It takes being and doing,
as stitch by stitch,
Love makes a pattern that endures.”
(Marilou Bonham Thompson, “Patchwork,” Abiding Appalachia: Where Mountain and Atom Meet (Memphis, Tenn.: St. Luke’s Press, 1978), 31)
Love is not just a sentimental, sweet idea or abstraction. Love is concrete and real, and love most certainly is a verb. This is expressed time and again in the teachings and life of Jesus, in the writings of Paul, and throughout the pages of scripture—both the Hebrew scriptures and the New Testament.
As Rabbi Lionel Blue talks of how he learned about love, he tells of his grandmother taking him on weekly “expeditions”:
On Thursday nights she woke me up and at dead of night, when the gas-lamps were turned down to a flicker, we went round the block, putting little packets through letter-boxes.
They were little parcels of money and food to help poorer families celebrate the coming Sabbath. They were given at night so that giver and receiver would never meet, and neither would feel obligation or shame. Occasionally we met other [grandmothers], wrapped in shawls and shadows, waddling from house to house.
I was surprised when I first saw a picture of angels after I became an evacuee. Who could believe in their too-sweet smiles, the peroxide blonde hair and the fairy wings? My angels were solid from the neck down. They were Semitic, rheumatic and waistless. (Daytrips to Eternity (London: Darton, Longman and Todd, 1987), p. 48)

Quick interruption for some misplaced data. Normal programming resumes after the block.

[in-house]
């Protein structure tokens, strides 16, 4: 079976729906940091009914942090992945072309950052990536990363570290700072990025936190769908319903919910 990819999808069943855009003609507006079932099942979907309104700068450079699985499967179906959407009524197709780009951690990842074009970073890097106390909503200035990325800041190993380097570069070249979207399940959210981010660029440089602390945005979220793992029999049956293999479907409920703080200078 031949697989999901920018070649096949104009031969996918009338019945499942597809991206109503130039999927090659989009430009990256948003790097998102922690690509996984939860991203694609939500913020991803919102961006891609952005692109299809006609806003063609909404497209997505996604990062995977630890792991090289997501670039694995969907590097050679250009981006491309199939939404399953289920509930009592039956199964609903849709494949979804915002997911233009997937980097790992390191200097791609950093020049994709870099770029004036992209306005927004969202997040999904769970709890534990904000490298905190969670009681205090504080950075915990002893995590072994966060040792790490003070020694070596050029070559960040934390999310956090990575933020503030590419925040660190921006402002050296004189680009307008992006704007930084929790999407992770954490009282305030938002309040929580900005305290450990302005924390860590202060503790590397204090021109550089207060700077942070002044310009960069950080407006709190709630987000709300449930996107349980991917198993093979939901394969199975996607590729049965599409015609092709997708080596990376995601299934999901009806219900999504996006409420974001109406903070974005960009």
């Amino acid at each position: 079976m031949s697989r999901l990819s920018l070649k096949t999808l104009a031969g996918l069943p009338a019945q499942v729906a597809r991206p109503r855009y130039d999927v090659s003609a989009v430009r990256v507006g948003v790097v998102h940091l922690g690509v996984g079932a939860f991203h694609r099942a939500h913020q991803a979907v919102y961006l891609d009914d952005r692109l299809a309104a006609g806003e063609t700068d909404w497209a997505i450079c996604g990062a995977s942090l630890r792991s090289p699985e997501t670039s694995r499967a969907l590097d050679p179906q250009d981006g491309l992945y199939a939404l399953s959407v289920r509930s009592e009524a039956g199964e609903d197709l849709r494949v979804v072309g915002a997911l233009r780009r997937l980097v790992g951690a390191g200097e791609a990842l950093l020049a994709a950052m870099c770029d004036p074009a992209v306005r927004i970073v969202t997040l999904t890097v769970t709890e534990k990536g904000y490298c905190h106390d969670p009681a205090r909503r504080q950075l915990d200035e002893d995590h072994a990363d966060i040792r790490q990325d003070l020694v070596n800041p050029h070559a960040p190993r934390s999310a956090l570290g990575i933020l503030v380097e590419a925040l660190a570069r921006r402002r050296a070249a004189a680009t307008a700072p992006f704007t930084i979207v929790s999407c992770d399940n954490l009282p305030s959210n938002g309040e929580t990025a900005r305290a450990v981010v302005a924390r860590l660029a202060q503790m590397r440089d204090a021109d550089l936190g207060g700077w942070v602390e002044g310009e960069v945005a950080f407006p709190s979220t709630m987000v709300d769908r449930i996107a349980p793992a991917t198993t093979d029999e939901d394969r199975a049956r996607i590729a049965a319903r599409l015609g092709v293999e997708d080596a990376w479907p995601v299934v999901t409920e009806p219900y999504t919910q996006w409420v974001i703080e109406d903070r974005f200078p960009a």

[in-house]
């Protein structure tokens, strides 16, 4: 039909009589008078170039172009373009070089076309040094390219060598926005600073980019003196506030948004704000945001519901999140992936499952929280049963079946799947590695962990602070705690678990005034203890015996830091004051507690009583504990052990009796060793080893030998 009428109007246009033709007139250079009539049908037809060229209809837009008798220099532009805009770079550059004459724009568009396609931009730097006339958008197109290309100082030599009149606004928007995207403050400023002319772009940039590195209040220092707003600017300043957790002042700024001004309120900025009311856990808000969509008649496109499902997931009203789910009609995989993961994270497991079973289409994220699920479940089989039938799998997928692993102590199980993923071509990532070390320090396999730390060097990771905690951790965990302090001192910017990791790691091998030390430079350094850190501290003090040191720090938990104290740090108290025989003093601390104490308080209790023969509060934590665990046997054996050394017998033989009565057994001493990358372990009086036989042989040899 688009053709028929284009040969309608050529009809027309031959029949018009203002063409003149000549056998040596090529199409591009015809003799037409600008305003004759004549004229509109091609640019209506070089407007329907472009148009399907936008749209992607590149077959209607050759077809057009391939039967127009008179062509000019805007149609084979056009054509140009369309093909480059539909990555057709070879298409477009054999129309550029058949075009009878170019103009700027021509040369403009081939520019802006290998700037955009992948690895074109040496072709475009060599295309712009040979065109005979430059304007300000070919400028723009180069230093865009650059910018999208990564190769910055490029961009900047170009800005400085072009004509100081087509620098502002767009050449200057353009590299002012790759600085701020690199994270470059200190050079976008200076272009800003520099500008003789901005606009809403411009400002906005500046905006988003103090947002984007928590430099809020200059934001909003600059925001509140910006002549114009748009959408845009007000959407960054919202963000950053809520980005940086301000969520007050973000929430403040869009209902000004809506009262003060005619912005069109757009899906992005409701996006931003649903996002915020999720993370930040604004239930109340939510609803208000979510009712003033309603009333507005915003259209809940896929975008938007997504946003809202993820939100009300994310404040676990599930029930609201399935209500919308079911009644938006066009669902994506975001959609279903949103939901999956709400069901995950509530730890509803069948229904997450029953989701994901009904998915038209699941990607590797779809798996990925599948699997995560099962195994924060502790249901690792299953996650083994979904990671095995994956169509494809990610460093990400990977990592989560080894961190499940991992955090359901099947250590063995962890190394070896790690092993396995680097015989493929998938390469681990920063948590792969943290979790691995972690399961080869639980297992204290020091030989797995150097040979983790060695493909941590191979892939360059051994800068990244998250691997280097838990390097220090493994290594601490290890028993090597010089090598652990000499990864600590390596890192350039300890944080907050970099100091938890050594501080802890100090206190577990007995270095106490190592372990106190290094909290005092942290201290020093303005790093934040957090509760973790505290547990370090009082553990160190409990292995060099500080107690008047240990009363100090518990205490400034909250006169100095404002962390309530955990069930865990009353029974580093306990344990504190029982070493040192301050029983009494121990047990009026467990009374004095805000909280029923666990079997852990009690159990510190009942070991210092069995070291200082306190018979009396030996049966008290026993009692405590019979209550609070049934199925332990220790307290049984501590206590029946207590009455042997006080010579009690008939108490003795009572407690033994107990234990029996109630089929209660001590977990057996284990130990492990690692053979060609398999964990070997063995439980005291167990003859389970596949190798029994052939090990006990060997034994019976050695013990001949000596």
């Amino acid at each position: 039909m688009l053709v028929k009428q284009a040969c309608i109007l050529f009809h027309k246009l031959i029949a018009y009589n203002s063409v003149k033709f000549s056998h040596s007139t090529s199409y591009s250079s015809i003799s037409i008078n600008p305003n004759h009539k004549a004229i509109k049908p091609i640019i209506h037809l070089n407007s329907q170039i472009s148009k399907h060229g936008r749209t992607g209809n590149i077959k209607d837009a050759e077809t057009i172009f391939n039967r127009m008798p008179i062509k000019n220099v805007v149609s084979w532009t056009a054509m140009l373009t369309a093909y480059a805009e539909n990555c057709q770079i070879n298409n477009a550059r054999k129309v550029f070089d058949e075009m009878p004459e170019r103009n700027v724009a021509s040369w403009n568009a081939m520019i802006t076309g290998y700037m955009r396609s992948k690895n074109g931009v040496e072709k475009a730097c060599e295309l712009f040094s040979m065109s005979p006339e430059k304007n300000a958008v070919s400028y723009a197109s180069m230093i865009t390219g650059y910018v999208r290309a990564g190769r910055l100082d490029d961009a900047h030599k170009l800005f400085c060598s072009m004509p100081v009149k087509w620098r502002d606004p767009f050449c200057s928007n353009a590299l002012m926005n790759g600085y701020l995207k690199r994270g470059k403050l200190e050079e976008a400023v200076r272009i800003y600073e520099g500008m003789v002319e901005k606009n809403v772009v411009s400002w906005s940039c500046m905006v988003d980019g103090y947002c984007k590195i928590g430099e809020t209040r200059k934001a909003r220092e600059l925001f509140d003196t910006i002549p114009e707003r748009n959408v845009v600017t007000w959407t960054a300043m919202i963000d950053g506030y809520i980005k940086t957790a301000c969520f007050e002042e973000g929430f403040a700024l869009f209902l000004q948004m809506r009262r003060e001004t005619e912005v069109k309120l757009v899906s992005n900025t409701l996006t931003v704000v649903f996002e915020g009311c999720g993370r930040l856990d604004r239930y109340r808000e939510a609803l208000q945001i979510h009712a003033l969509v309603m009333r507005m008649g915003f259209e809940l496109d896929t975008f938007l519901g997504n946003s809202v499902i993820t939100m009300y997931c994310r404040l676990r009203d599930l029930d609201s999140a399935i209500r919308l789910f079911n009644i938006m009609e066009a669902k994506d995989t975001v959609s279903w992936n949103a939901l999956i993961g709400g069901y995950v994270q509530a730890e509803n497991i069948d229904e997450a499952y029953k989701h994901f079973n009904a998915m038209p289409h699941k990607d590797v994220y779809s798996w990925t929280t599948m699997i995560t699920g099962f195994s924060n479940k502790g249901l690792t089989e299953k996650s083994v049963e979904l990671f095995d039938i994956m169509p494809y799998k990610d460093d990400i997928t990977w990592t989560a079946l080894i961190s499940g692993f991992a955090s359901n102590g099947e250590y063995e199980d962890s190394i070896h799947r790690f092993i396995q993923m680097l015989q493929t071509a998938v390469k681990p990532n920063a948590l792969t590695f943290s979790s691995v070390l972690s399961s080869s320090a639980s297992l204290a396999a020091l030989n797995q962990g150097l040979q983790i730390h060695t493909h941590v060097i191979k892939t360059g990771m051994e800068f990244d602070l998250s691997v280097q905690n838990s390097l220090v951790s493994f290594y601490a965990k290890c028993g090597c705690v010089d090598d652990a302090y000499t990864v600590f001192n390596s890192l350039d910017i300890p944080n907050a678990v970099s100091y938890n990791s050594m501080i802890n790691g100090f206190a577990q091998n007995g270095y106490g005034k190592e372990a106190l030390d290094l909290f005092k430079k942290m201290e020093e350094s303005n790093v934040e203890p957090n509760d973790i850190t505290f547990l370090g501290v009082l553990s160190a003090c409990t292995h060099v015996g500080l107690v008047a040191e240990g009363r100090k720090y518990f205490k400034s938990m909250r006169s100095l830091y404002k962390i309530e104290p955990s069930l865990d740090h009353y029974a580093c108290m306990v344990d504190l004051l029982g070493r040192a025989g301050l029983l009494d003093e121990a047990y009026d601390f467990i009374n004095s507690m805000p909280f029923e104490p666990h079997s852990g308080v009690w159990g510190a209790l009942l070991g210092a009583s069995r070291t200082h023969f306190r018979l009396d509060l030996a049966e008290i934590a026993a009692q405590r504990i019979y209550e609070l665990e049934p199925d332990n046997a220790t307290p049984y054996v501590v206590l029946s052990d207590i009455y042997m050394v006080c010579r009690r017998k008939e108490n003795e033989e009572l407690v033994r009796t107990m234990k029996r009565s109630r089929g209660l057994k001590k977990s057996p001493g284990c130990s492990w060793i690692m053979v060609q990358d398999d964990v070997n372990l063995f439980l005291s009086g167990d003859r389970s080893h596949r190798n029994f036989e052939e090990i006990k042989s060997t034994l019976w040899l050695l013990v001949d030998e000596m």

“The Gift of Love”
Though I may speak with bravest fire,
And have the gift to all inspire,
And have not love, my words are vain,
As sounding brass, and hopeless gain.
Though I may give all I possess,
And striving so my love profess,
But not be given by love within,
The profit soon turns strangely thin.
Come, Spirit, come, our hearts control,
Our spirits long to be made whole.
Let inward love guide every deed;
By this we worship, and are freed.
Thank you for sharing this moment of your day with me, with God, and with these reflections on a portion of scripture. I hope you will carry these with you throughout your day and night.
Grace and Peace,
Dr. Tim Bruster